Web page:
ROL(Return on Life) is the "help improve your life" counterpart of ROI (Return on Investment). Simply stated, ROL consists of thoughts about incremental changes or activities that can produce a major return towards a better life. This week's ROL is about tattoos, bumper stickers and post-it notes.
A couple of Sundays ago my friend Sima Dahl of Parlay Communications and MarketingJobWire (among some of the amazing things she does) Facebooked something about Star War Tattoos. Being a smartass from a long line of smartasses I was working on a witty retort with this angle: "Tattoos are a lot like bumper stickers. They both seem like a great idea at the time but tend to grow on you like mold. That's why there are post-it notes." Luckily, I had to get on with my day, because I'd rather post about the significance of all three.
Tattoos should take some consideration. After all, someone is sticking you with needles and injecting dye into to your skin to create a permanent work of body art. Personally, if my fear of needles didn't stop me, the whole permanent thing would. After all, what was once a fantastic idea often turns sour like old milk. Remember all the men with perms in the 80's? Yuck.
Bumper stickers share some similarities with tattoos. At the time, it seemed absolutely right to do, so right that a second thought wasn't necessary. As time passed, the association with the candidate, venue or concept fades, just like the colors of the bumper sticker. Usually you don't get stuck with bumper sticker forever. You either sell or junk the car.
Post-it notes have been around for 30 years. I have no idea how the world functioned prior to the introduction of post-its. They're so versatile and useful, at least until the adhesive dries out. Then you're stuck wondering what happened to that industry changing idea you wrote down and can no longer find. The one drawback of post-it notes (now that they're made in many different sizes) is that unlike tattoos and bumper stickers, post-its are meant to be temporary. When you write something on a post-it be prepared to transcribe it elsewhere if you're going to need that thought again. Too many a presentation or project has been shot to hell when the transcendent concept never made it off the post-it.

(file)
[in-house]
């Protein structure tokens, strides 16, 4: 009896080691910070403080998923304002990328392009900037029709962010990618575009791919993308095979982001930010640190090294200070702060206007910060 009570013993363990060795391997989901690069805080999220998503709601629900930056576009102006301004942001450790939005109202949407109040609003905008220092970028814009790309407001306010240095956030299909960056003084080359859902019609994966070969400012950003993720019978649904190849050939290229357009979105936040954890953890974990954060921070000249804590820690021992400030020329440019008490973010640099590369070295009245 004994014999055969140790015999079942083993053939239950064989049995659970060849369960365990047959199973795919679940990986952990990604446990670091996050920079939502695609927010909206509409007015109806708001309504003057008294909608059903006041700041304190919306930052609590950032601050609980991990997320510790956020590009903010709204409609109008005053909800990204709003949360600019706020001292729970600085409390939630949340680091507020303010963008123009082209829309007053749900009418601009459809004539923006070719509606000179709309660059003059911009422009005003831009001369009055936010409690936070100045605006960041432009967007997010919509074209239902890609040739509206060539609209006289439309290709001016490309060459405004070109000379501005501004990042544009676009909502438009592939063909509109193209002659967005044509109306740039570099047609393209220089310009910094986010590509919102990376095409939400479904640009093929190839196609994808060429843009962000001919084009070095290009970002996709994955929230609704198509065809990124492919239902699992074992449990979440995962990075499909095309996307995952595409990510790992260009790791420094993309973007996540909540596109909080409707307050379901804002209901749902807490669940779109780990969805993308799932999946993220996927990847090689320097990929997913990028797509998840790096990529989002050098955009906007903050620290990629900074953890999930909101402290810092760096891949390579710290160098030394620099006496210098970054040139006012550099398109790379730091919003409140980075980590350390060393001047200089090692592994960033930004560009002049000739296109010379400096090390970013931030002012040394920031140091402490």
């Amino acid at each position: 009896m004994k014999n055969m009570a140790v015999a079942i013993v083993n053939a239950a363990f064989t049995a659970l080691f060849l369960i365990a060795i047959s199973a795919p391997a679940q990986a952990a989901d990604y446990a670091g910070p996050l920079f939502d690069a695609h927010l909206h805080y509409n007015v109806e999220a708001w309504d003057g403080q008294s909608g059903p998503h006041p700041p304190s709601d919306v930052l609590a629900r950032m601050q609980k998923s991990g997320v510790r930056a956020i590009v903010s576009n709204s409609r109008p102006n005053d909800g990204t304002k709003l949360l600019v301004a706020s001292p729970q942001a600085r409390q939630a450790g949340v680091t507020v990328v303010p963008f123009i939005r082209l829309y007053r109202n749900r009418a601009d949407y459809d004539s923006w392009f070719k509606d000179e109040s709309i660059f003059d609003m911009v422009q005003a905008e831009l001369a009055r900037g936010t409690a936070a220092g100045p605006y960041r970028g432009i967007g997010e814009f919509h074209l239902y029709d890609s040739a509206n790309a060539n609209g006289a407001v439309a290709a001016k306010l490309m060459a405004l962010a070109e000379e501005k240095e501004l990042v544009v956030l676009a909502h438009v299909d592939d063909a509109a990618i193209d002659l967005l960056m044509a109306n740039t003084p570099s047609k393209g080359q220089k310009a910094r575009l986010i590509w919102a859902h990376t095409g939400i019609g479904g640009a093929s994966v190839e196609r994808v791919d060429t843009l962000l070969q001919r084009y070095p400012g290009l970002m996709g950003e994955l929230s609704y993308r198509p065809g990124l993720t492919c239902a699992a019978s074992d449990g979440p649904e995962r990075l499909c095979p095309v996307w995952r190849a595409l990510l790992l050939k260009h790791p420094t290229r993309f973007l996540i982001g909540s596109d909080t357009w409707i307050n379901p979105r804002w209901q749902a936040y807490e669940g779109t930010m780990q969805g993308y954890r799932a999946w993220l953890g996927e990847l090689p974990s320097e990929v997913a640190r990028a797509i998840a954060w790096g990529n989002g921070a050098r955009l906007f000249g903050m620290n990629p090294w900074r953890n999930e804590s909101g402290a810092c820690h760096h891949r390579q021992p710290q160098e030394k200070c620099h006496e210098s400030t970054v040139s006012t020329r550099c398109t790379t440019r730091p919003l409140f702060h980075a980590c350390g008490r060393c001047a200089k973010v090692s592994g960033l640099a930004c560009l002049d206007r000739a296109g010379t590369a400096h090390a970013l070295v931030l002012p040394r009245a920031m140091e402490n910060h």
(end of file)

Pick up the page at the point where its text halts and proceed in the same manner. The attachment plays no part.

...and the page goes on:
My point? Our words are tattoos. What you considered a witty rejoinder is often kept by the recipient as a burning dagger through the heart. Or the corollary, your off the cuff compliment has been filed for use as a pick me up on a bad day. Words hang on forever. Like tattoos, the explanation of a decade old "throw away" is not as fluid or righteous as you thought it would be when you spoke it. Words really do stick around forever, so before you say it, imagine how that sentence would look plastered on your behind.
Our actions are like bumper stickers. The hilarious practical joke so meticulously arranged is often not nearly so funny for all (especially the target) 5 years down the road. So too is the favor you offered a friend. You don't think it's right to trade on a good deed forever, do you? Helping a friend needs to be refreshing regularly lest the friendship take on the appearance of a bumper stick, faded and half-torn. Think before you act, look before you leap and when choosing between generous and stingy, be generous.
Post-it notes represent our intentions, both good and bad. For good intentions, get those intentions to the proper spot, lest they be lost forever. Turn those well intentioned post-its into tattoos and bumper stickers to prolong their existence. As for bad intentions, crumple them up immediately or let the glue dry out and let them fall away. Don't let those bad intentions become something permanent.
It's really not so complicated. Before speaking, remember that what you consider casual could become part of your permanent file. What you do may not last forever, but could be stuck to you longer than you like. And intentions unacted upon are in fact nothing at all.